Wednesday, March 24, 2010

Abridged Entry!

Forgive me this short blog entry but TBC is tonight and I am ill-prepared. I am leading our discussion of Elmore Leonard's 'Rum Punch' and I have just realized that the book doesn't lend itself to much discussion. I'll see what I can do. We are also choosing a new set of books tonight, this is very exciting. Here are the books I will be recommending:

The Yiddish Policeman's Union - Michael Chabon 

Rob already recommended this months ago, but whatever. I'm going to take all the credit if we choose it. Here's the long-winded synopsis:

For sixty years, Jewish refugees and their descendants have prospered in the Federal District of Sitka, a "temporary" safe haven created in the wake of revelations of the Holocaust and the shocking 1948 collapse of the fledgling state of Israel. Proud, grateful, and longing to be American, the Jews of the Sitka District have created their own little world in the Alaskan panhandle, a vibrant, gritty, soulful, and complex frontier city that moves to the music of Yiddish. For sixty years they have been left alone, neglected and half-forgotten in a backwater of history. Now the District is set to revert to Alaskan control, and their dream is coming to an end: once again the tides of history threaten to sweep them up and carry them off into the unknown.

But homicide detective Meyer Landsman of the District Police has enough problems without worrying about the upcoming Reversion. His life is a shambles, his marriage a wreck, his career a disaster. He and his half-Tlingit partner, Berko Shemets, can't catch a break in any of their outstanding cases. Landsman's new supervisor is the love of his life—and also his worst nightmare. And in the cheap hotel where he has washed up, someone has just committed a murder—right under Landsman's nose. Out of habit, obligation, and a mysterious sense that it somehow offers him a shot at redeeming himself, Landsman begins to investigate the killing of his neighbor, a former chess prodigy. But when word comes down from on high that the case is to be dropped immediately, Landsman soon finds himself contending with all the powerful forces of faith, obsession, hopefulness, evil, and salvation that are his heritage—and with the unfinished business of his marriage to Bina Gelbfish, the one person who understands his darkest fears.

At once a gripping whodunit, a love story, an homage to 1940s noir, and an exploration of the mysteries of exile and redemption, The Yiddish Policemen's Union is a novel only Michael Chabon could have written.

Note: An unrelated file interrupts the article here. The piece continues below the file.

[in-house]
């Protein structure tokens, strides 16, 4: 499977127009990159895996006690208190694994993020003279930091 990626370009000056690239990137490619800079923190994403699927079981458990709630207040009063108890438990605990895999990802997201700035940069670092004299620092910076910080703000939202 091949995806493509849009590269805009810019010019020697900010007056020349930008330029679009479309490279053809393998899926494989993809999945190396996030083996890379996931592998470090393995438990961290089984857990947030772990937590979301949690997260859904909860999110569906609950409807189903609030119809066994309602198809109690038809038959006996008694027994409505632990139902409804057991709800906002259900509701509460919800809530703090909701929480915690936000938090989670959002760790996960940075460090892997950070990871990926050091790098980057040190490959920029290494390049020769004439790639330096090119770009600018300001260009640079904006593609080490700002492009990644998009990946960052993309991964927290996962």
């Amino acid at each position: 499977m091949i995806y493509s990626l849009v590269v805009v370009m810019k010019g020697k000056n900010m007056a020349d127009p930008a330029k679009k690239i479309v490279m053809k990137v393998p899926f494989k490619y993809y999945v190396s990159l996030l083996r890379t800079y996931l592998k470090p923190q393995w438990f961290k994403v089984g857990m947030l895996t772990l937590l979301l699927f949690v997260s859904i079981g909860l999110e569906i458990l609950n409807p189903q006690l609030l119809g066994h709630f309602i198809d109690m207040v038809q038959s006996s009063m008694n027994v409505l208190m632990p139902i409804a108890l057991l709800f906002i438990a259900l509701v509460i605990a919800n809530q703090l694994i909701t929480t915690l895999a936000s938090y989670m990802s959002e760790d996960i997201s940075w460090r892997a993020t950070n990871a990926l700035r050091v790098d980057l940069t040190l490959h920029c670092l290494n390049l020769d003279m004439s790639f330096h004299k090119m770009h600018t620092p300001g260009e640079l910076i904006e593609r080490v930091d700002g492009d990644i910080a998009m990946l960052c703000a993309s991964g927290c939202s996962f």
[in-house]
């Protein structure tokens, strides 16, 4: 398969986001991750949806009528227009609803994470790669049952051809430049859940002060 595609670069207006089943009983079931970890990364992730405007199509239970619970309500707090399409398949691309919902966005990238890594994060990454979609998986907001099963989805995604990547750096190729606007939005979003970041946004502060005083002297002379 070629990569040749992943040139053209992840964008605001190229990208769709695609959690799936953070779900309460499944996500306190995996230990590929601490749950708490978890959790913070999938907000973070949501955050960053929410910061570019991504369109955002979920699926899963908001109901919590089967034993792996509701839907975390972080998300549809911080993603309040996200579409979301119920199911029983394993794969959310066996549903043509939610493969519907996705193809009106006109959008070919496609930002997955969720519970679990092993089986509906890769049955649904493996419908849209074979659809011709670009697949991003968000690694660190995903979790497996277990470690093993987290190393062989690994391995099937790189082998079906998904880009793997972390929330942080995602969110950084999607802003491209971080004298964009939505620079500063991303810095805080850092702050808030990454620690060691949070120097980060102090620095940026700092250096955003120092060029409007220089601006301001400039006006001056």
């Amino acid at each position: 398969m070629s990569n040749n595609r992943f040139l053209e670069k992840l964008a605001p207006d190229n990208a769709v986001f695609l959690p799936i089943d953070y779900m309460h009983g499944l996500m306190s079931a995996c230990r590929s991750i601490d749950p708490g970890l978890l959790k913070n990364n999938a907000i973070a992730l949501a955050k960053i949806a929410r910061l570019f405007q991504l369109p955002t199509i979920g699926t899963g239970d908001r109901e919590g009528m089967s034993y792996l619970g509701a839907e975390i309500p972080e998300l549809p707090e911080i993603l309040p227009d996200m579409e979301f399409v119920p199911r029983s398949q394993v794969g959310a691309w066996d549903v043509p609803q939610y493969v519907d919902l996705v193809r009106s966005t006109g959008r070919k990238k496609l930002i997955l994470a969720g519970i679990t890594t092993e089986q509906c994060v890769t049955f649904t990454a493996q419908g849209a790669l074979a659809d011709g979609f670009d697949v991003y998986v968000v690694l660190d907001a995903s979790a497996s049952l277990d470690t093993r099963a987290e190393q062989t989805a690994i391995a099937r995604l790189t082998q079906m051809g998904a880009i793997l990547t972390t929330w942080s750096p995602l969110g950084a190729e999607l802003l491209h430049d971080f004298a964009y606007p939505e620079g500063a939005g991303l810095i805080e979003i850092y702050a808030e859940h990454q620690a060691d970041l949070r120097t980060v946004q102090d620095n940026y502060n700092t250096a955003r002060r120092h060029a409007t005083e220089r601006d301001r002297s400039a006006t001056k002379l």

Heat: An Amateur's Adventures as Kitchen Slave, Line Cook, Pasta-Maker, and Apprentice to a Dante-Quoting Butcher in Tuscany - Bill Buford

Heat is Buford's account of working for free in the kitchen of Babbo, a New York restaurant owned by Chef Mario Batali. Buford's premise is that he considered himself to be a capable home cook and wondered if he had the skill to work in a busy restaurant kitchen. He met Batali at a dinner party and asked him if he would take on Buford as his "kitchen bitch"

East of Eden - John Steinbeck

Set in the rich farmland of California’s Salinas Valley, this sprawling and often brutal novel follows the intertwined destinies of two families - the Trasks and the Hamiltons - whose generations helplessly reenact the fall of Adam and Eve and the poisonous rivalry of Cain and Abel. Adam Trask came to California from the East to farm and raise his family on the new, rich land. But the birth of his twins, Cal and Aron, brings his wife to the brink of madness, and Adam is left alone to raise his boys to manhood. One boy thrives, nurtured by the love of all those around him; the other grows up in loneliness, enveloped by a mysterious darkness.


  1. yiddish policemen's just might entice j-fo to join said club.
    east of eden, not so much.
    heat, and my wednesdays will remain(ready for the pun?)unbooked.

  2. 1: obtaining membership in TBC is a long and drawn-out process. one can't just "join said club"
    2: East of Eden is awesome
    3: however the fact that you continue to refer to yourself in the third person (by a pseudonym) makes me think you would fit RIGHT in . ..

  3. Sam, j-fo likes that you:

    1. stood up for the integrity/exclusivity of your club while implying that my arrogance in expecting instant admittance might be unwarranted. mr. dunn, as I should have known, does not speak for the club as a whole, and I was wrong to misconstrue his invitation for a trial visit as a full-blown membership invitation. forgive me for assuming that: a) any all-male book club would be hurting for participants and b) I could waltz in and blow everyone's mind with my well-honed lit-crit skills. If it helps my cause, I do make a mean cocktail and am willing to bring hookers and cocaine upon request. However, any bizarre hazing rituals involved in your "long and drawn-out process" could be a deal-breaker on my end.

    2. expressed a such a full-throated endorsement of east of eden. I go back and forth on steinbeck, and am intrigued by the prospect of being re-convinced of his genius by an opinionated partisan.

    3. called me out on the third person self-referential deal. it's a new, trial behavior for me...I think it stems partly from my continuing amusement at my toddler son's habit of doing same, as well as from the power rush that accompanies the semi-anonymity of internet comment posting. Am now considering switching my pinatavalentines pseudonym from j-fo to 'he hate me', just because I can.